Born as Laura Dillon in 1916, England; little did future Michael realise the difficulty of discovering his true self.
To give a brief history lesson; Michael was born to a family highly concerned with their social status, meaning that when word around town got about that Michael was taking testosterone tablets, despite knowing the exact effects, he had to flee to Bristol.
When in hospital being treated for low blood sugar, Michael arranged for a double mastectomy (what we now dub ‘top surgery’), changed his birth certificate and arranged for a meeting with Harold Gillies – a leading plastic surgeon who had reconstructed male genitalia after they had been injured in WWI.
Between 1946 – 1949 Gillies performed at least 13 surgeries on Michael to give him a phalloplasty, these were secretive, illegal and occurred while Michael was attending Medical School at Trinity College, Dublin.
Michael would later flee to India to escape public attention of his transition by those investigating his inheritance of baronetcy and due to Roberta Cowell’s fame due to her own male to female transition (another revelation to the transgender community).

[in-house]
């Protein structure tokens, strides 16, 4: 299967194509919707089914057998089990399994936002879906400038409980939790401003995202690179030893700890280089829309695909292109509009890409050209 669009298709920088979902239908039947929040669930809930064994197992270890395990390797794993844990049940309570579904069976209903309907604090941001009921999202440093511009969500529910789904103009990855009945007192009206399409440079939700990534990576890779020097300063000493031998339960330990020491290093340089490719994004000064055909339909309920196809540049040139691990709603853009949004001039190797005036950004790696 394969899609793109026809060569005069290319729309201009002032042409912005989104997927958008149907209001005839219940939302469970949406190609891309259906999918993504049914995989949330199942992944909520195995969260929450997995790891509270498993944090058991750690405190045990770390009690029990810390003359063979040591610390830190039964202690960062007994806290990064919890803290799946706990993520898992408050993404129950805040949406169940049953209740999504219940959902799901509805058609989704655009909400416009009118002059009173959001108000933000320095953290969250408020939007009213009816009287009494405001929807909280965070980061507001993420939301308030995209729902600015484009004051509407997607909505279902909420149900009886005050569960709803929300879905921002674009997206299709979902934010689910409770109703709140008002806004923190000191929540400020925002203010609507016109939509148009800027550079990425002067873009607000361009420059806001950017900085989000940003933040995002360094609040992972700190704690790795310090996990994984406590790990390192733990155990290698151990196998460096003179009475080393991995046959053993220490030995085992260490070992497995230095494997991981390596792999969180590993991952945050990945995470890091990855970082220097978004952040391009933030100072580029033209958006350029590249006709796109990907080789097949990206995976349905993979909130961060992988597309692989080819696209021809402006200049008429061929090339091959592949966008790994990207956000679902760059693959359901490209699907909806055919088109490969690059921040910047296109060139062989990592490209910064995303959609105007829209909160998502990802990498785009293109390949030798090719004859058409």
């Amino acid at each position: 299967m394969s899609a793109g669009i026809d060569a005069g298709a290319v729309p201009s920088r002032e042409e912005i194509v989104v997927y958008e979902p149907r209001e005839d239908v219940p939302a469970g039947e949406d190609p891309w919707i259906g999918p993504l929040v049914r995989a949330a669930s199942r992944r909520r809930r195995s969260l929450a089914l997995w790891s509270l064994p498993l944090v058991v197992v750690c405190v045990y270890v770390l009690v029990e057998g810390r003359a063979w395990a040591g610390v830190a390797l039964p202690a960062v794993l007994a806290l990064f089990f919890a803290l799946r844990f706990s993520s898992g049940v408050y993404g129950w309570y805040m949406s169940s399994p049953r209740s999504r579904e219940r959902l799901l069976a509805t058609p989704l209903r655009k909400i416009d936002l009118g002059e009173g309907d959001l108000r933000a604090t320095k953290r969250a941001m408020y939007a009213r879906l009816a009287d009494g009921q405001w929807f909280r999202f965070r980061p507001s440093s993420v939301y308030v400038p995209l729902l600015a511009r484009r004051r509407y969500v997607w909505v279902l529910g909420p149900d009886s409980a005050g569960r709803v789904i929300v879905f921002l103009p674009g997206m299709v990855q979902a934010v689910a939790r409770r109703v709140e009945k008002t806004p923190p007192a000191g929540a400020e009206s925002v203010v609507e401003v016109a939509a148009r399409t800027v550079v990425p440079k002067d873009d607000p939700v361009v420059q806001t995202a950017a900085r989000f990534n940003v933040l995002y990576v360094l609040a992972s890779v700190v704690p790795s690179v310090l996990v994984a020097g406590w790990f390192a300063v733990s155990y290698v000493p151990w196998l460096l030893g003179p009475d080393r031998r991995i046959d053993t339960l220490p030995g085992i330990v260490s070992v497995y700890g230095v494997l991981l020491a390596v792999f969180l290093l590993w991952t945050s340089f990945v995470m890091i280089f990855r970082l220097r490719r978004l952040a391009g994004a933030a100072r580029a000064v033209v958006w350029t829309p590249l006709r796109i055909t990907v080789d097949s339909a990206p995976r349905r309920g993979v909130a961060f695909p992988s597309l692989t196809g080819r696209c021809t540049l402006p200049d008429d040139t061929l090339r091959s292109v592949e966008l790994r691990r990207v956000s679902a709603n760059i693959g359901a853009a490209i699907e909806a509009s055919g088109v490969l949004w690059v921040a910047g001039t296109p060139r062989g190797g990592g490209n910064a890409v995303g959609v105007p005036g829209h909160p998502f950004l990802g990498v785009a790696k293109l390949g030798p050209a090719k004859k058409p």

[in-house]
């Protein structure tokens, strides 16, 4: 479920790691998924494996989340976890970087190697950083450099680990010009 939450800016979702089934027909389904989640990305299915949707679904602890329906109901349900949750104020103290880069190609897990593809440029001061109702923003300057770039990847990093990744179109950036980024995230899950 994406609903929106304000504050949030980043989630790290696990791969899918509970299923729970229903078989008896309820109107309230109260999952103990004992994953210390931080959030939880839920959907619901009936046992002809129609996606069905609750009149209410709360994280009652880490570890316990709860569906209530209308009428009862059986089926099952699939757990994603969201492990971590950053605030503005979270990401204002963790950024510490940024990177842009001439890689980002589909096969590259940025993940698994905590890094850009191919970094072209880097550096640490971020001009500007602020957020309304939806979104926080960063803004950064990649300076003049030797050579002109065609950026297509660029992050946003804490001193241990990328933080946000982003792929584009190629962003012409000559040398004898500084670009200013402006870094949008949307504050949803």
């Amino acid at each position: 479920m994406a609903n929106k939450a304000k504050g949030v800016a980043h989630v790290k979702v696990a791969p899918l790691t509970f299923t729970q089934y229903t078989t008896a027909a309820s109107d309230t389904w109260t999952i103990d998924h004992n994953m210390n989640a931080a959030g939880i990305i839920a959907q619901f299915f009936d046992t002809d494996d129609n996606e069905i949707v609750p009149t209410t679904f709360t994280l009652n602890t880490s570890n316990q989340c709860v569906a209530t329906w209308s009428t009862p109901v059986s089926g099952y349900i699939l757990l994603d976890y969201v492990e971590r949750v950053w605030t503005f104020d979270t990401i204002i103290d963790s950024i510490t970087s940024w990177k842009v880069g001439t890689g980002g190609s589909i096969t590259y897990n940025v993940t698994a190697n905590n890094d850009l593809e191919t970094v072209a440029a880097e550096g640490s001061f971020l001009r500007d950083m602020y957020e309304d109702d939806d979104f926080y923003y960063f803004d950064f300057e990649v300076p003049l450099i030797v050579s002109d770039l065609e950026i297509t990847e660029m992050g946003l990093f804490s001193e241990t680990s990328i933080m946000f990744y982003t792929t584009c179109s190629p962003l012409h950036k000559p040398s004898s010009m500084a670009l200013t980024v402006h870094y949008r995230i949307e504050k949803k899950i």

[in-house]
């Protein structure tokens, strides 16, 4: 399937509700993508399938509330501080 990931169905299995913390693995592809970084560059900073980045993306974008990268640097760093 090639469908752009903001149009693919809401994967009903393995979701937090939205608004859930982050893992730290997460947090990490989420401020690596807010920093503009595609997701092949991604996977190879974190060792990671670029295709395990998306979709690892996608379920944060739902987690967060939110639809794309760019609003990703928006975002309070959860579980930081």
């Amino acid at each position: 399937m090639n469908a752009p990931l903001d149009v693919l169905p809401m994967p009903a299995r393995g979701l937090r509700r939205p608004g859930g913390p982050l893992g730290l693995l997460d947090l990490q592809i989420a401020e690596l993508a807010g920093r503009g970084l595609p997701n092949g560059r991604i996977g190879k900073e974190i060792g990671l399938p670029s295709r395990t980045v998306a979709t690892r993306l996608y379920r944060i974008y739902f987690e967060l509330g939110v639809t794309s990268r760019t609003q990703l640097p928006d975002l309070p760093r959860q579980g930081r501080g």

He joined the Buddhist community and eventually in 1962 he died at the age of 47 due to health problems, although it was also rumored that he took his own life.
Michael Dillon came to be an inspiration of mine when I watched a documentary featuring himself and Roberta Cowell.
His story makes me realise that although the path I’ve chosen is a difficult one, there are also many things I should be grateful for.
We live in a society that is beginning to accept us for who we are, I have never had a personal hateful experience due to my transition.
He had to wait until he was 34 years old to receive surgery that took years to complete, in secret, causing infections that he had to hide from his peers. I realise that many people begin to transition in their later years, but I was able to do this in the beginning of my adulthood. Some people even earlier than myself are able to take hormone blockers to prevent them experiencing a puberty that does not match their gender identity.
Despite the idea of top and bottom surgery feeling scary, they are possible, both privately and through the NHS support system, meaning that if I were to desire that route I could take it with full care and guidance.
It is because of people like Michael Dillon that these surgeries and medications are possible today, providing the best pathways for transgender people.
One man decided that he would become himself despite the majority of society and science telling him that it was impossible.
I think that deserves respect, I know he has mine.